US Restaurant Wins Legal Battle To Recover Damages For COVID Lockdown Losses From Lloyd’s

    US restaurant wins legal battle to recover damages for COVID lockdown losses from Lloyd’s. The judgment on June 15 lends reason for optimism that businesses and the legal profession are beginning to turn the page.

    US Restaurant Wins Legal Battle To Recover Damages For COVID Lockdown Losses From Lloyd's

    A well-known seafood restaurant in New Orleans, Oceana Grill, has won a groundbreaking court case in which it had been fighting for years to be compensated by insurer Lloyd’s of London for lost sales during the COVID-19 lockdown that started on March 20, 2020.

    On June 15, a Louisiana state court overturned a previous judgment and granted the damages claim made by Cajun Conti LLC, the business that owns Oceana Grill.

    On the day the shutdown began in March 2020, Cajun Conti filed a lawsuit to recover damages under its insurance contract with Lloyd’s of London. However, the first attempt at the action failed. In February 2021, underwriters representing the insurer got a favorable ruling from a state court, dismissing the plaintiff’s motion for declaratory relief in the first trial of its sort.

    The June 15 ruling is extremely important for firms seeking compensation for the frequently enormous and debilitating income losses they experienced when they were forced to scale back or stop operating entirely when COVID-19 swept the nation in the early months of 2020.

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    The June 15 decision, however, does not necessarily mean that all of these companies will now be permitted to pursue claims that insurers and courts had previously rejected.

    According to John Houghtaling, a name partner at the Metairie, Louisiana-based law firm Gauthier Murphy & Houghtaling, which represented Cajun Conti in the litigation, it is more likely to benefit the minority of businesses whose insurance policies do not include exclusions for the contamination of buildings and food.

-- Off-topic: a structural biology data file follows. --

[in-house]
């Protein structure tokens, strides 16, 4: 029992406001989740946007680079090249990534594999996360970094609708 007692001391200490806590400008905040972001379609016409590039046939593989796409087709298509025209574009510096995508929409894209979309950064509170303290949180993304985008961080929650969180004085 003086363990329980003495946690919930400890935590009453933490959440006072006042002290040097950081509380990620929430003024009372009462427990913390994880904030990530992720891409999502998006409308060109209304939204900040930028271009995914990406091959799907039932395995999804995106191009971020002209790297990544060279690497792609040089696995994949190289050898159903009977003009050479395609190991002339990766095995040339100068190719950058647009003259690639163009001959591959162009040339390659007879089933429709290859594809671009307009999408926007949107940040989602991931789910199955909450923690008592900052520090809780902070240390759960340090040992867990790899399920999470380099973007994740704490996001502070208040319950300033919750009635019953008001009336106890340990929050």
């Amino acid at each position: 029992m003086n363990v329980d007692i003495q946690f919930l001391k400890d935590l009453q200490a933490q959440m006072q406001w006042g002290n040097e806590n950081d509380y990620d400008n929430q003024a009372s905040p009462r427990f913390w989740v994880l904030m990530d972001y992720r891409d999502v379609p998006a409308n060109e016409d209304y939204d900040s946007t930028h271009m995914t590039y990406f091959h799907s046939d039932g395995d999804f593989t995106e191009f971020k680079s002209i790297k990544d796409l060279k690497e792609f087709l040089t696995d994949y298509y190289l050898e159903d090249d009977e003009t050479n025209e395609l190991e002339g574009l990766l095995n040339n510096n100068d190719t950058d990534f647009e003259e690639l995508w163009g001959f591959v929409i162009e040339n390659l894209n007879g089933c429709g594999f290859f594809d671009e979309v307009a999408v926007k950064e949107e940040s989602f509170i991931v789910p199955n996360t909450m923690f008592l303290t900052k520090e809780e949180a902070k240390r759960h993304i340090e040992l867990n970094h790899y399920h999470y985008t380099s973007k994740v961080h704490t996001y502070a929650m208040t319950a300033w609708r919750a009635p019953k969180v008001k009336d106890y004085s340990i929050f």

“I’m not surprised at all by the ruling. The evidence presented at the trial was very compelling,” Houghtaling said.

    He pointed out that Cajun Conti’s lawsuit is the only one of its sort to have gone to trial thus far. The fact that the plaintiff’s attorney was able to provide proof that the underwriters trying to defend Lloyd’s of London against the claim were lying, he noted, distinguishes this case from other prospective suits over COVID-related damages.

    According to evidence provided by Houghtaling, more than ten years prior to the outbreak of COVID-19, representatives of the Insurance Services Office (ISO) met with insurance commissioners from all over the country, including some from Louisiana, and acknowledged that insurance policies for business interruption do cover the risk of viral contamination of buildings and the food they house.

    “They specifically described how viruses can contaminate buildings, how they can contaminate food sources in buildings, and they stated to insurance commissioners that this incurs business interruption losses. They stated all this more than a decade before COVID-19 happened,” Houghtaling recalled.

    He calculated that a contamination exemption is included in around 80% of commercial insurance contracts in the US, but in the instance of Houghtaling’s customer, there was no such exemption.

    “This was a policy that did not have the exclusion, and we presented evidence that they admitted this years ago,” he said.

    Understanding What Is Covered

    Houghtaling believes that it is essential for the businesses that do have a claim to come forward, even while he acknowledged that the majority of businesses may not be able to pursue successful cases for business interruption claims based on the policies they held when COVID-19 occurred.

    Lack of detailed knowledge of the contents of insurance policies contributes to the problem.

    “Unfortunately, not many people know this evidence exists, and not many courts know it exists. We’ve been getting these adverse rulings across the country, because litigants don’t know that the evidence is out there, and cases were thrown out because plaintiffs weren’t able to do discovery,” he said.

    But the judgment on June 15 lends reason for optimism that businesses and the legal profession are beginning to turn the page.

    “My hope is that other courts around the country start giving plaintiffs their day in court, because if they do, discovery will come out proving that the position of the insurance carriers in this matter has been a complete and utter sham,” Houghtaling said.

    “They know they’re not telling the truth. They know that they admitted that contamination is covered under policies unless it’s excluded,” he added.

    A spokeswoman for Lloyd’s of London stated, “I’m sorry but we can’t comment on litigation.”

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